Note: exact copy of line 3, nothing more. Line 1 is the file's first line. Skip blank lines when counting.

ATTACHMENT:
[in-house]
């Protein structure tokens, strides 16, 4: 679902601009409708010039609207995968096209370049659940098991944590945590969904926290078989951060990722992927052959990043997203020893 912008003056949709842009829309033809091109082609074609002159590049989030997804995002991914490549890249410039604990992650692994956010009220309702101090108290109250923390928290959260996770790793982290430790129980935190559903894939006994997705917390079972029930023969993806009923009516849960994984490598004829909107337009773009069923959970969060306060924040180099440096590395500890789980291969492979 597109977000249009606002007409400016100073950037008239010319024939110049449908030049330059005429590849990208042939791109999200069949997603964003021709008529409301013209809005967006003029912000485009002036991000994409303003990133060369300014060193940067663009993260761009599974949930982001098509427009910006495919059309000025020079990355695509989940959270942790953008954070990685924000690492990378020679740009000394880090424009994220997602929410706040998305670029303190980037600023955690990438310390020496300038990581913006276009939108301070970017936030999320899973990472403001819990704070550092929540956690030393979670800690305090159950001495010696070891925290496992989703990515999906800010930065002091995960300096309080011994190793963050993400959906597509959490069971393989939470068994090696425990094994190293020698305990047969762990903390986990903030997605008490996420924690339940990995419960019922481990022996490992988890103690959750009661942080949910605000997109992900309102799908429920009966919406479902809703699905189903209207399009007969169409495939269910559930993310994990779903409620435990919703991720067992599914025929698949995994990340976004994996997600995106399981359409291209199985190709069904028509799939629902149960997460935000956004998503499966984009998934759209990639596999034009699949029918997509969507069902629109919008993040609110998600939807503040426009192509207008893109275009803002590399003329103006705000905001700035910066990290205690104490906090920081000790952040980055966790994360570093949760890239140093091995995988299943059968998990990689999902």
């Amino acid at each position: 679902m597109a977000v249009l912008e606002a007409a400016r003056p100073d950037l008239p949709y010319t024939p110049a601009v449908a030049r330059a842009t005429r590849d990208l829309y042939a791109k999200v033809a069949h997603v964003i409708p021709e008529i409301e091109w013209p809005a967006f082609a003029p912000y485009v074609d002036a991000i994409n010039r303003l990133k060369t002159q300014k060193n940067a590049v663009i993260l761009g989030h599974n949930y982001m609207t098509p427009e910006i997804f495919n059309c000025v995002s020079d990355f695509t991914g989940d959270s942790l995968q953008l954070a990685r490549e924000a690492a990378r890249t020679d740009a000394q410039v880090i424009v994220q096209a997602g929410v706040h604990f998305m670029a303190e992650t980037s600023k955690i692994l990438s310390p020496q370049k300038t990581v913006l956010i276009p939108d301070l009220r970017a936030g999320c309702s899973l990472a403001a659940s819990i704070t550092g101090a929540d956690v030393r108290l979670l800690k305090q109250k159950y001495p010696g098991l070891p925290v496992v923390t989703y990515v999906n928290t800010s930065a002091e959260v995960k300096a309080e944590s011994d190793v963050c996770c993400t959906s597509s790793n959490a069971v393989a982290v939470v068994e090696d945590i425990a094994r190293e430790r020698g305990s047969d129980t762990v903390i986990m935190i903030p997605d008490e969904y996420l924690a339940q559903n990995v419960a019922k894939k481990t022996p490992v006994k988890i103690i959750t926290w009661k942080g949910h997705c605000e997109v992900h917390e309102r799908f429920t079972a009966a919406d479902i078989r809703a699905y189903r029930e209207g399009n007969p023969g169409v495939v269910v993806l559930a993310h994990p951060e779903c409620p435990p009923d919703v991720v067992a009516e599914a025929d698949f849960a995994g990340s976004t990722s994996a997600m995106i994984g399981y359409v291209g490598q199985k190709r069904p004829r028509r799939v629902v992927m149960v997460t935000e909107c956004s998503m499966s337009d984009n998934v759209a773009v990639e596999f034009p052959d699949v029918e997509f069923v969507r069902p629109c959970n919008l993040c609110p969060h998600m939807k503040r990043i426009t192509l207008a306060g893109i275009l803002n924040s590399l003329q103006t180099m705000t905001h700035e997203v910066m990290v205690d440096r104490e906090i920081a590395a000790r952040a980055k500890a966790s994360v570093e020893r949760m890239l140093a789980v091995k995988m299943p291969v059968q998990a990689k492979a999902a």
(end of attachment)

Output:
């Amino acid at each position: 679902m597109a977000v249009l912008e606002a007409a400016r003056p100073d950037l008239p949709y010319t024939p110049a601009v449908a030049r330059a842009t005429r590849d990208l829309y042939a791109k999200v033809a069949h997603v964003i409708p021709e008529i409301e091109w013209p809005a967006f082609a003029p912000y485009v074609d002036a991000i994409n010039r303003l990133k060369t002159q300014k060193n940067a590049v663009i993260l761009g989030h599974n949930y982001m609207t098509p427009e910006i997804f495919n059309c000025v995002s020079d990355f695509t991914g989940d959270s942790l995968q953008l954070a990685r490549e924000a690492a990378r890249t020679d740009a000394q410039v880090i424009v994220q096209a997602g929410v706040h604990f998305m670029a303190e992650t980037s600023k955690i692994l990438s310390p020496q370049k300038t990581v913006l956010i276009p939108d301070l009220r970017a936030g999320c309702s899973l990472a403001a659940s819990i704070t550092g101090a929540d956690v030393r108290l979670l800690k305090q109250k159950y001495p010696g098991l070891p925290v496992v923390t989703y990515v999906n928290t800010s930065a002091e959260v995960k300096a309080e944590s011994d190793v963050c996770c993400t959906s597509s790793n959490a069971v393989a982290v939470v068994e090696d945590i425990a094994r190293e430790r020698g305990s047969d129980t762990v903390i986990m935190i903030p997605d008490e969904y996420l924690a339940q559903n990995v419960a019922k894939k481990t022996p490992v006994k988890i103690i959750t926290w009661k942080g949910h997705c605000e997109v992900h917390e309102r799908f429920t079972a009966a919406d479902i078989r809703a699905y189903r029930e209207g399009n007969p023969g169409v495939v269910v993806l559930a993310h994990p951060e779903c409620p435990p009923d919703v991720v067992a009516e599914a025929d698949f849960a995994g990340s976004t990722s994996a997600m995106i994984g399981y359409v291209g490598q199985k190709r069904p004829r028509r799939v629902v992927m149960v997460t935000e909107c956004s998503m499966s337009d984009n998934v759209a773009v990639e596999f034009p052959d699949v029918e997509f069923v969507r069902p629109c959970n919008l993040c609110p969060h998600m939807k503040r990043i426009t192509l207008a306060g893109i275009l803002n924040s590399l003329q103006t180099m705000t905001h700035e997203v910066m990290v205690d440096r104490e906090i920081a590395a000790r952040a980055k500890a966790s994360v570093e020893r949760m890239l140093a789980v091995k995988m299943p291969v059968q998990a990689k492979a999902a």